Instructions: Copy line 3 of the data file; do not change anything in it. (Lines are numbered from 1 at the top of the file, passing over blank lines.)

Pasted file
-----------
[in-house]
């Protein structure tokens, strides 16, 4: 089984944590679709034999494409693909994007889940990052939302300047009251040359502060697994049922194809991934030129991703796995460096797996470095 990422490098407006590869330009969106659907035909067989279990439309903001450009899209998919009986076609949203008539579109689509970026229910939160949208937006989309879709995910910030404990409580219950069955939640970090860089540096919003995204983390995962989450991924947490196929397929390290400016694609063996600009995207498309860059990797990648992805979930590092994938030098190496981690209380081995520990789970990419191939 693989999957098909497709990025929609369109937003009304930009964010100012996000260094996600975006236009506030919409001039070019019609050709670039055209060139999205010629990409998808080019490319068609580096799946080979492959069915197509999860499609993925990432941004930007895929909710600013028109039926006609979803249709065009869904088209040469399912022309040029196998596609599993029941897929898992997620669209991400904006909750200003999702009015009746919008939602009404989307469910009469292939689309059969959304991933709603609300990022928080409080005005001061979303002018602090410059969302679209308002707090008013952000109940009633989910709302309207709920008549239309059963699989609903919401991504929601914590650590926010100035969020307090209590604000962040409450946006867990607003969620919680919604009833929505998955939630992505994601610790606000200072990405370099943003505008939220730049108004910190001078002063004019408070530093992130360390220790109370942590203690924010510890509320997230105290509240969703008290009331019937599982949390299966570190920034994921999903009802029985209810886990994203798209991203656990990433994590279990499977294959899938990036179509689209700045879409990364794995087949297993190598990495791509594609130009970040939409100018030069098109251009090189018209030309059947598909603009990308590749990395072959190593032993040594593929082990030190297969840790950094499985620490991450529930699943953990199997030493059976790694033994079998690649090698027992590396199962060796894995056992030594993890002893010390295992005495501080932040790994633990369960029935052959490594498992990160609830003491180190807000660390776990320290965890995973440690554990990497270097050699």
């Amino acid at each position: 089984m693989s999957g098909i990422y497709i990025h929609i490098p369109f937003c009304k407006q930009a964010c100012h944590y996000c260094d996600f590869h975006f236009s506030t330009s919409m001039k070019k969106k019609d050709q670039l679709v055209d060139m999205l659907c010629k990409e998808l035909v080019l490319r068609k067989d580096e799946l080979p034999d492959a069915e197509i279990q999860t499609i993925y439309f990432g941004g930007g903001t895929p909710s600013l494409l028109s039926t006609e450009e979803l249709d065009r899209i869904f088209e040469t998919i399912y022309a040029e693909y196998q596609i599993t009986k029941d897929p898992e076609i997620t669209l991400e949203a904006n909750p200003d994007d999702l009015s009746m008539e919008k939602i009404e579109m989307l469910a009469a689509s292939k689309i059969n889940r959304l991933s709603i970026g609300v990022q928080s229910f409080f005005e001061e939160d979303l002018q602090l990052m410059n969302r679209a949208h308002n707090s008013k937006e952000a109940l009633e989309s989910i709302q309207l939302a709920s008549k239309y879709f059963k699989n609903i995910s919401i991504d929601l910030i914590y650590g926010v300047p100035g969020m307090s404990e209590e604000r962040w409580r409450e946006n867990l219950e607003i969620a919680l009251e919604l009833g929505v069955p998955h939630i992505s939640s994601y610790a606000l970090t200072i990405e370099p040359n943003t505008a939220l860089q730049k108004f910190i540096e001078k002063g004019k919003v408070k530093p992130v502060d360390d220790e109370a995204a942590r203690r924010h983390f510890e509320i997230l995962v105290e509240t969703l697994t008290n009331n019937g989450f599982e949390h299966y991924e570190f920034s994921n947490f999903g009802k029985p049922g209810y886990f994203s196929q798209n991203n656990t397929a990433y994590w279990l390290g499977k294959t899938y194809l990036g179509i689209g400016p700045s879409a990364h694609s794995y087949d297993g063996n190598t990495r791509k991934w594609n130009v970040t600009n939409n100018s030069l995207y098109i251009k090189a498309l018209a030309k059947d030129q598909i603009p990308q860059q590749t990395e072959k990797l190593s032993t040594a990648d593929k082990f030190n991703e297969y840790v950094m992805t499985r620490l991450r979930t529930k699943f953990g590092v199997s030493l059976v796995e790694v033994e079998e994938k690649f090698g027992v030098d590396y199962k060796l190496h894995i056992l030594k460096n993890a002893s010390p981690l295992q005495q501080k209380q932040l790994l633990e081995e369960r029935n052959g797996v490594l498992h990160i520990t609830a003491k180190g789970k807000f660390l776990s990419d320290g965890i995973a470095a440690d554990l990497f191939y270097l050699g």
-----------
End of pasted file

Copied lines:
């Amino acid at each position: 089984m693989s999957g098909i990422y497709i990025h929609i490098p369109f937003c009304k407006q930009a964010c100012h944590y996000c260094d996600f590869h975006f236009s506030t330009s919409m001039k070019k969106k019609d050709q670039l679709v055209d060139m999205l659907c010629k990409e998808l035909v080019l490319r068609k067989d580096e799946l080979p034999d492959a069915e197509i279990q999860t499609i993925y439309f990432g941004g930007g903001t895929p909710s600013l494409l028109s039926t006609e450009e979803l249709d065009r899209i869904f088209e040469t998919i399912y022309a040029e693909y196998q596609i599993t009986k029941d897929p898992e076609i997620t669209l991400e949203a904006n909750p200003d994007d999702l009015s009746m008539e919008k939602i009404e579109m989307l469910a009469a689509s292939k689309i059969n889940r959304l991933s709603i970026g609300v990022q928080s229910f409080f005005e001061e939160d979303l002018q602090l990052m410059n969302r679209a949208h308002n707090s008013k937006e952000a109940l009633e989309s989910i709302q309207l939302a709920s008549k239309y879709f059963k699989n609903i995910s919401i991504d929601l910030i914590y650590g926010v300047p100035g969020m307090s404990e209590e604000r962040w409580r409450e946006n867990l219950e607003i969620a919680l009251e919604l009833g929505v069955p998955h939630i992505s939640s994601y610790a606000l970090t200072i990405e370099p040359n943003t505008a939220l860089q730049k108004f910190i540096e001078k002063g004019k919003v408070k530093p992130v502060d360390d220790e109370a995204a942590r203690r924010h983390f510890e509320i997230l995962v105290e509240t969703l697994t008290n009331n019937g989450f599982e949390h299966y991924e570190f920034s994921n947490f999903g009802k029985p049922g209810y886990f994203s196929q798209n991203n656990t397929a990433y994590w279990l390290g499977k294959t899938y194809l990036g179509i689209g400016p700045s879409a990364h694609s794995y087949d297993g063996n190598t990495r791509k991934w594609n130009v970040t600009n939409n100018s030069l995207y098109i251009k090189a498309l018209a030309k059947d030129q598909i603009p990308q860059q590749t990395e072959k990797l190593s032993t040594a990648d593929k082990f030190n991703e297969y840790v950094m992805t499985r620490l991450r979930t529930k699943f953990g590092v199997s030493l059976v796995e790694v033994e079998e994938k690649f090698g027992v030098d590396y199962k060796l190496h894995i056992l030594k460096n993890a002893s010390p981690l295992q005495q501080k209380q932040l790994l633990e081995e369960r029935n052959g797996v490594l498992h990160i520990t609830a003491k180190g789970k807000f660390l776990s990419d320290g965890i995973a470095a440690d554990l990497f191939y270097l050699g």